Friday, November 7, 2008

Emily Sweeney's Visit

On Wednesday, Boston Globe Staff Reporter Emily Sweeney visited my Reinventing the News class where she talked to students about the changing media landscape and showed us examples of her work that illustrate the direction in which the newspaper industry is going.

That trend involves reporters multitasking by supplementing their stories with things like slide shows or videos on a newspaper's website.

Sweeney discussed the fact that when she first got to the Globe and wanted to make videos, there wasn't even space designated for such a medium on the newspaper's website. Now, the Globe employs staffers who work only with video, many reporters carry Flip video cameras, and the company recently spent thousands of dollars on video equipment.

In addition to this, Sweeney also commented that many reporters are now using Facebook as a way to get leads for stories, and Google Maps serve as unique interactive supplements to stories on the Globe's website.

From a video standpoint, Sweeney's videos tend to be very entertaining, yet they still manage to inform the viewer. Here are three examples from her personal website:

This is a video Sweeney produced about a former body builder who in the peak of his career was hit by a car. Though the car took his ability to walk, it did not take away his will to lift weights.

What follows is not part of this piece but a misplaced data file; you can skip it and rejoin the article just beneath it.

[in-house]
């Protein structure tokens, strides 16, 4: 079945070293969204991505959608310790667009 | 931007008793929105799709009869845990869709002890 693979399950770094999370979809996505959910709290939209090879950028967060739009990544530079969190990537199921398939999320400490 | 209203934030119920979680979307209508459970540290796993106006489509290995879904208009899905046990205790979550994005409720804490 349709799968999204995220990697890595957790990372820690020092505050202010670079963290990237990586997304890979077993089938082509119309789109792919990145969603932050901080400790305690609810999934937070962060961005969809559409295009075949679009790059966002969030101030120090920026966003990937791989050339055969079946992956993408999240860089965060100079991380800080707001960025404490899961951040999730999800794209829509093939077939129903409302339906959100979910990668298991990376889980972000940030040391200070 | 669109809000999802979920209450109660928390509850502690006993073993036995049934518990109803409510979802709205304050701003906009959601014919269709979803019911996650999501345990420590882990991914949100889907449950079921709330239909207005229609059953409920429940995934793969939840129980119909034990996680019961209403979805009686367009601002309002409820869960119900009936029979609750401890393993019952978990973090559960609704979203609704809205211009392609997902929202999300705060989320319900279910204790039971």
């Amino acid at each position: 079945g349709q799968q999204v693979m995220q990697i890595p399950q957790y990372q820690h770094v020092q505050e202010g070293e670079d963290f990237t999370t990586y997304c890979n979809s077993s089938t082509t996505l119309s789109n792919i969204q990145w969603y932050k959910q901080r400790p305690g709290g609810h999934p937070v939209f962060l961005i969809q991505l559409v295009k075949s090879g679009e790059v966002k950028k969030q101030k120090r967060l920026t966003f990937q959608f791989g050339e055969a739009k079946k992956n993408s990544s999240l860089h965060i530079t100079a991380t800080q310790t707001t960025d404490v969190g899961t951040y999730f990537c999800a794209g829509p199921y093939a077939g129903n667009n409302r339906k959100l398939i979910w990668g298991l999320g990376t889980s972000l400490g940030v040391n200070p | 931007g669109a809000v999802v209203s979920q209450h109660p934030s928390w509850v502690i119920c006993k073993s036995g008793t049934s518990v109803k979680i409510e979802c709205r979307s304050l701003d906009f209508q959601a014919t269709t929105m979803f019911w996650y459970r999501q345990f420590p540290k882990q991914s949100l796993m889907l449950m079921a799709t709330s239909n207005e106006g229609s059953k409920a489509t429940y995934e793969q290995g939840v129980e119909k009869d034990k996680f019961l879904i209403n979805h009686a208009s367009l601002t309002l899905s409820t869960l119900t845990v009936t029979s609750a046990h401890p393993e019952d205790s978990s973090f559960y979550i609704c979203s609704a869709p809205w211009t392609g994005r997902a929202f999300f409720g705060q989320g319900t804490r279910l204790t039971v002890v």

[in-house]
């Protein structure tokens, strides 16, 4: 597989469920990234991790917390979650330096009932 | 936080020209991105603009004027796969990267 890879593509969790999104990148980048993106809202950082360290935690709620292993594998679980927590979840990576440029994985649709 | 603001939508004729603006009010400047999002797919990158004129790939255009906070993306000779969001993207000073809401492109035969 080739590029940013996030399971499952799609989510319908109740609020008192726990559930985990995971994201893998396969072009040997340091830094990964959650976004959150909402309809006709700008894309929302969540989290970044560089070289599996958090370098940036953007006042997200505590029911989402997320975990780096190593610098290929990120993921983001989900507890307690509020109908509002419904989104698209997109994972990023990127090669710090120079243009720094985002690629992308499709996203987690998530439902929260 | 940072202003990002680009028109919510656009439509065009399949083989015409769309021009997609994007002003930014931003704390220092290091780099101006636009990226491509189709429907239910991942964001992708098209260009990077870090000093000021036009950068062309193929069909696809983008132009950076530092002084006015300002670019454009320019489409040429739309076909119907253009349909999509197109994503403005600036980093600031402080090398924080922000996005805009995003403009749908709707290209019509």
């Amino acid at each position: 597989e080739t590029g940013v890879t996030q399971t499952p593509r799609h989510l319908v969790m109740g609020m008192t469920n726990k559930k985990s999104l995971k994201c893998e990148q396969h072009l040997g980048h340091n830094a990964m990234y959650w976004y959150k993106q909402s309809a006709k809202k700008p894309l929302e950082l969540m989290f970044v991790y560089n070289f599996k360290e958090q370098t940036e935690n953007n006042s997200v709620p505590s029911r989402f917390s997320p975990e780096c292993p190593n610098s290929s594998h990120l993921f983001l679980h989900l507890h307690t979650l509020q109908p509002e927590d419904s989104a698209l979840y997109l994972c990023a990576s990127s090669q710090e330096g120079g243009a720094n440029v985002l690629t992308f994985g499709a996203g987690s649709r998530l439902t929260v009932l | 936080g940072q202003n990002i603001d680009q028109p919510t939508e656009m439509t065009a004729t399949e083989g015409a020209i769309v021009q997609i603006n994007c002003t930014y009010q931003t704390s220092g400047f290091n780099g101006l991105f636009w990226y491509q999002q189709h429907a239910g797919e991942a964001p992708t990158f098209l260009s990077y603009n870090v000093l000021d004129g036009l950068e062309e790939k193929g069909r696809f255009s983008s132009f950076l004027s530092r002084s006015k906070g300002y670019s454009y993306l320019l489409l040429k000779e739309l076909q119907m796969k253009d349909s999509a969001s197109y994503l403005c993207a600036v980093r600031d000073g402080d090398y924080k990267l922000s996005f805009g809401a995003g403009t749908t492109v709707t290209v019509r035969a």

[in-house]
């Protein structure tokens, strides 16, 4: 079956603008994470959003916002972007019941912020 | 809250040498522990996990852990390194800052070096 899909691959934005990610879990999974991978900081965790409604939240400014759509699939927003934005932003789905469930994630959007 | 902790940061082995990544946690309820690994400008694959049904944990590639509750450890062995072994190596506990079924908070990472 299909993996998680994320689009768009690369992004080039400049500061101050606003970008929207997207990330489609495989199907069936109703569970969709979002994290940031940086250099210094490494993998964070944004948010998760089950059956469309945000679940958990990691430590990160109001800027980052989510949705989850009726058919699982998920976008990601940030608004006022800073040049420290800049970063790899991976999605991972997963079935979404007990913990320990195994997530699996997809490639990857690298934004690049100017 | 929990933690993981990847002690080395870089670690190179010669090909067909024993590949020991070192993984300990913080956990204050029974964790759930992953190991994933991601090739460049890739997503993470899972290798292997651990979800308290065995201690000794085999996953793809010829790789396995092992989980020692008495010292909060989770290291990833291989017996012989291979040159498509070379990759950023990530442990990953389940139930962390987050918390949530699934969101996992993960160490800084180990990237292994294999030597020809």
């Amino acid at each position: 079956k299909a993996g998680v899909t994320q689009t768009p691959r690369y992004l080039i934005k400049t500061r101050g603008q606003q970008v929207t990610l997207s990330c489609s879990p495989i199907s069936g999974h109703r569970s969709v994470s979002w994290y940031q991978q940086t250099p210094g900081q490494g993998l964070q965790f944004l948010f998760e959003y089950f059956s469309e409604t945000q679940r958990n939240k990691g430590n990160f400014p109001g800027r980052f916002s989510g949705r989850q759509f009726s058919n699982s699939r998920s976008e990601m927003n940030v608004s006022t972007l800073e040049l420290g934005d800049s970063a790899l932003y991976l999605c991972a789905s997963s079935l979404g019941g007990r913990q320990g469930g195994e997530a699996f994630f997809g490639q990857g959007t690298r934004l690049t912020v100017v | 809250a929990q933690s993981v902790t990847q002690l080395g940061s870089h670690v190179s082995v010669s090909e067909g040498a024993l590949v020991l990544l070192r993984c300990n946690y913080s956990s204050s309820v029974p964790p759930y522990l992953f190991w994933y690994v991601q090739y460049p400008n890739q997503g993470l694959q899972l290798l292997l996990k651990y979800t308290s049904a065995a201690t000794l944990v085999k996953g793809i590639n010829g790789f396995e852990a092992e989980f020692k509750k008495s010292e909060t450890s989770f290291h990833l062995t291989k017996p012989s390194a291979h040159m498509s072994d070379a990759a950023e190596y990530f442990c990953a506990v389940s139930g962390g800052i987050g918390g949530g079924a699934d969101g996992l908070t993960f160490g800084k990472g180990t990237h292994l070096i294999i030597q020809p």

Next, Emily produced this video to inform out-of-towners on some of the finer points of Boston's unique slang.

Finally, Sweeney put this video together so viewers could get a unique view of what it's like in a bingo hall, in addition to informing them that these halls are becoming a thing of the past.

As I mentioned, all three of these videos are informative and entertaining at the same time, and as a student, I'm fully aware of the fact that it is hard to combine those two adjectives in many instances.

While the content of the video is great, I feel like these videos uphold a trend I've noticed in the new world of journalism. That trend is that in video projects, the quality always seems to be sub par. The picture quality of these videos is suspect, and, in the case of the body builder piece, sound becomes an issue. While I realize these aren't professionally produced videos, I can only hope that this new era of journalism doesn't mean we have to redefine our standards of quality.

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